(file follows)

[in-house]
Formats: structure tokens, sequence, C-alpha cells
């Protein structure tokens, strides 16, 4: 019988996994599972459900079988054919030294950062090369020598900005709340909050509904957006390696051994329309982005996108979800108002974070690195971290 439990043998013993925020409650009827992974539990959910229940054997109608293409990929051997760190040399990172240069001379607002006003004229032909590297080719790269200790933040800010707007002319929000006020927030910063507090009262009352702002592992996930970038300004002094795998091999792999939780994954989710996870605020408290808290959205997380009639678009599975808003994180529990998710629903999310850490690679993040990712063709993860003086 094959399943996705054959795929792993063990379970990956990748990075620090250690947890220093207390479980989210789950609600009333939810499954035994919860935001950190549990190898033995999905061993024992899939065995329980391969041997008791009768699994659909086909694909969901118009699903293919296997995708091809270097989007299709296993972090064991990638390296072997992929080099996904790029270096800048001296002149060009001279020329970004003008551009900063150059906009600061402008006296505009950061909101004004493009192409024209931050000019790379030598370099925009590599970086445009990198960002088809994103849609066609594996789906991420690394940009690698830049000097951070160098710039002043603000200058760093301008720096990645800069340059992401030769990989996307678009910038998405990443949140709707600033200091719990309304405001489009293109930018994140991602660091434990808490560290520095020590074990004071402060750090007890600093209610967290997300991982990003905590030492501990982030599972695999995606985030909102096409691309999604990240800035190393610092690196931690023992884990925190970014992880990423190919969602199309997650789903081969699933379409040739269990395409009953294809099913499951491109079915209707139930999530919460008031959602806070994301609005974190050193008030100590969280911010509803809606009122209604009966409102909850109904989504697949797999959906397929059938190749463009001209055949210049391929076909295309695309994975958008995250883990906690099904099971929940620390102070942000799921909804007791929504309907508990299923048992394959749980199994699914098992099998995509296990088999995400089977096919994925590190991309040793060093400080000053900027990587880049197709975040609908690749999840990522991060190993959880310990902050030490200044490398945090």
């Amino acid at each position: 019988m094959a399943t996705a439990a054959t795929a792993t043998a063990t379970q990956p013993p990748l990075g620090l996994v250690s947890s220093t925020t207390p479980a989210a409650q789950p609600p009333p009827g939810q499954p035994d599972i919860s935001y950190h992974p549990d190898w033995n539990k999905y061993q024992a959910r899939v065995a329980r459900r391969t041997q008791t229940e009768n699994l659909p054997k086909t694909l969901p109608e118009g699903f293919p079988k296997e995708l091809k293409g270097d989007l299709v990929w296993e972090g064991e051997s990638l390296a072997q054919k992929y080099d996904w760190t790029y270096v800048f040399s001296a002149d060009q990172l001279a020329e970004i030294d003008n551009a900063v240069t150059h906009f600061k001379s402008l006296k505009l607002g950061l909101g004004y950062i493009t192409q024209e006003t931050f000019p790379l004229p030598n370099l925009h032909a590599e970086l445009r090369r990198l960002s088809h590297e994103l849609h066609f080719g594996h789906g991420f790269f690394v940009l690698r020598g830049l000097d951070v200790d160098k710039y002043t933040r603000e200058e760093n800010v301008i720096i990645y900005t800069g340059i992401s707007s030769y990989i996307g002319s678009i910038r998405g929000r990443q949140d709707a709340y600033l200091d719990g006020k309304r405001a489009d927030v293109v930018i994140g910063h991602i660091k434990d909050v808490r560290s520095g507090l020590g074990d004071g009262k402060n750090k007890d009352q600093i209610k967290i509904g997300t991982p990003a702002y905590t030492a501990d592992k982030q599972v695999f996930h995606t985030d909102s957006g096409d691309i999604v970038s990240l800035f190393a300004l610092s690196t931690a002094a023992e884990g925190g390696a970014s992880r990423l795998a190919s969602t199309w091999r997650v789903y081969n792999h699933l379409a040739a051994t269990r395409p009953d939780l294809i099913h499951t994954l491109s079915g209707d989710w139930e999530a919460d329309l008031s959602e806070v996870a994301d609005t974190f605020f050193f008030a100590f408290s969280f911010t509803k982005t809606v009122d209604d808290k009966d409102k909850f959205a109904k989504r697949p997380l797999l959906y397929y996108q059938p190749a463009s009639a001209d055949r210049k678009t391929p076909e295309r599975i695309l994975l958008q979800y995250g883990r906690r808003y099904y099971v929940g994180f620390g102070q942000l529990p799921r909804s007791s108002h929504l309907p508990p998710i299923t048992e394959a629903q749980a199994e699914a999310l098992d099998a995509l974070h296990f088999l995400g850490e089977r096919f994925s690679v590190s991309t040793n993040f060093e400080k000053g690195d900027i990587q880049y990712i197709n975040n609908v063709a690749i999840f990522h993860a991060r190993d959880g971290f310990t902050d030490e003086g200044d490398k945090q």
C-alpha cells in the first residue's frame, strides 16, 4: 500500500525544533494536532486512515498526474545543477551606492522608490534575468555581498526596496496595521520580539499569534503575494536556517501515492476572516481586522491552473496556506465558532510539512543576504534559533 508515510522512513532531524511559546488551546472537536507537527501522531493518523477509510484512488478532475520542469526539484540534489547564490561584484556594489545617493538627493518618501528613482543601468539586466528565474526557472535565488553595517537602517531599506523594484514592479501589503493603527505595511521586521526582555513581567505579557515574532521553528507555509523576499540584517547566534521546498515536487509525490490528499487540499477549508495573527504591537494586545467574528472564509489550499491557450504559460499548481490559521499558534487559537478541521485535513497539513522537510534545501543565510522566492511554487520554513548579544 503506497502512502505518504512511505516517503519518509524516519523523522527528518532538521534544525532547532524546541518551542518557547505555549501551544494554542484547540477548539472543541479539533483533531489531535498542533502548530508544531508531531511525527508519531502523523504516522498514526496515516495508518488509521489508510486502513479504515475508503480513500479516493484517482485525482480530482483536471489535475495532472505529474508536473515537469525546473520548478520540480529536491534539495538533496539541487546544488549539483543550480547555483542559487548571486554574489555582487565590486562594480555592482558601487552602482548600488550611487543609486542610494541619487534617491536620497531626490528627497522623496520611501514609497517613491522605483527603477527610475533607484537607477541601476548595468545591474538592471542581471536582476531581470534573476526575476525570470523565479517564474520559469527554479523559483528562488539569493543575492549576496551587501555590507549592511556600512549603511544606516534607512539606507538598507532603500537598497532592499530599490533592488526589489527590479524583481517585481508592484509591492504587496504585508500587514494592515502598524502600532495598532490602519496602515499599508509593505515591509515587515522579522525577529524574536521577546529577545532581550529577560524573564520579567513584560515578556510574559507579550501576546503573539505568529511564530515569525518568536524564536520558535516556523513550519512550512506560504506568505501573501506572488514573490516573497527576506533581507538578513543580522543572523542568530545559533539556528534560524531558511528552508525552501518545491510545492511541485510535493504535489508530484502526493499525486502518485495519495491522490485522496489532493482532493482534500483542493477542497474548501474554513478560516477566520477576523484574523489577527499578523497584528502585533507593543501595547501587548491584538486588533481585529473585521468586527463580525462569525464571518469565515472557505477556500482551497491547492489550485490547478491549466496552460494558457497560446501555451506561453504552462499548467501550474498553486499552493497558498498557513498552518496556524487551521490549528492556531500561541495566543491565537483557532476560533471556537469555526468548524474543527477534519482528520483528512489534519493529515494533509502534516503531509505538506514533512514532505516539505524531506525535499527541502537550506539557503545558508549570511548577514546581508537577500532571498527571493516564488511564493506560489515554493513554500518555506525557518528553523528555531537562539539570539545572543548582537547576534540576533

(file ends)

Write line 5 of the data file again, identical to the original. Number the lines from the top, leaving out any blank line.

C-alpha cells in the first residue's frame, strides 16, 4: 500500500525544533494536532486512515498526474545543477551606492522608490534575468555581498526596496496595521520580539499569534503575494536556517501515492476572516481586522491552473496556506465558532510539512543576504534559533 508515510522512513532531524511559546488551546472537536507537527501522531493518523477509510484512488478532475520542469526539484540534489547564490561584484556594489545617493538627493518618501528613482543601468539586466528565474526557472535565488553595517537602517531599506523594484514592479501589503493603527505595511521586521526582555513581567505579557515574532521553528507555509523576499540584517547566534521546498515536487509525490490528499487540499477549508495573527504591537494586545467574528472564509489550499491557450504559460499548481490559521499558534487559537478541521485535513497539513522537510534545501543565510522566492511554487520554513548579544 503506497502512502505518504512511505516517503519518509524516519523523522527528518532538521534544525532547532524546541518551542518557547505555549501551544494554542484547540477548539472543541479539533483533531489531535498542533502548530508544531508531531511525527508519531502523523504516522498514526496515516495508518488509521489508510486502513479504515475508503480513500479516493484517482485525482480530482483536471489535475495532472505529474508536473515537469525546473520548478520540480529536491534539495538533496539541487546544488549539483543550480547555483542559487548571486554574489555582487565590486562594480555592482558601487552602482548600488550611487543609486542610494541619487534617491536620497531626490528627497522623496520611501514609497517613491522605483527603477527610475533607484537607477541601476548595468545591474538592471542581471536582476531581470534573476526575476525570470523565479517564474520559469527554479523559483528562488539569493543575492549576496551587501555590507549592511556600512549603511544606516534607512539606507538598507532603500537598497532592499530599490533592488526589489527590479524583481517585481508592484509591492504587496504585508500587514494592515502598524502600532495598532490602519496602515499599508509593505515591509515587515522579522525577529524574536521577546529577545532581550529577560524573564520579567513584560515578556510574559507579550501576546503573539505568529511564530515569525518568536524564536520558535516556523513550519512550512506560504506568505501573501506572488514573490516573497527576506533581507538578513543580522543572523542568530545559533539556528534560524531558511528552508525552501518545491510545492511541485510535493504535489508530484502526493499525486502518485495519495491522490485522496489532493482532493482534500483542493477542497474548501474554513478560516477566520477576523484574523489577527499578523497584528502585533507593543501595547501587548491584538486588533481585529473585521468586527463580525462569525464571518469565515472557505477556500482551497491547492489550485490547478491549466496552460494558457497560446501555451506561453504552462499548467501550474498553486499552493497558498498557513498552518496556524487551521490549528492556531500561541495566543491565537483557532476560533471556537469555526468548524474543527477534519482528520483528512489534519493529515494533509502534516503531509505538506514533512514532505516539505524531506525535499527541502537550506539557503545558508549570511548577514546581508537577500532571498527571493516564488511564493506560489515554493513554500518555506525557518528553523528555531537562539539570539545572543548582537547576534540576533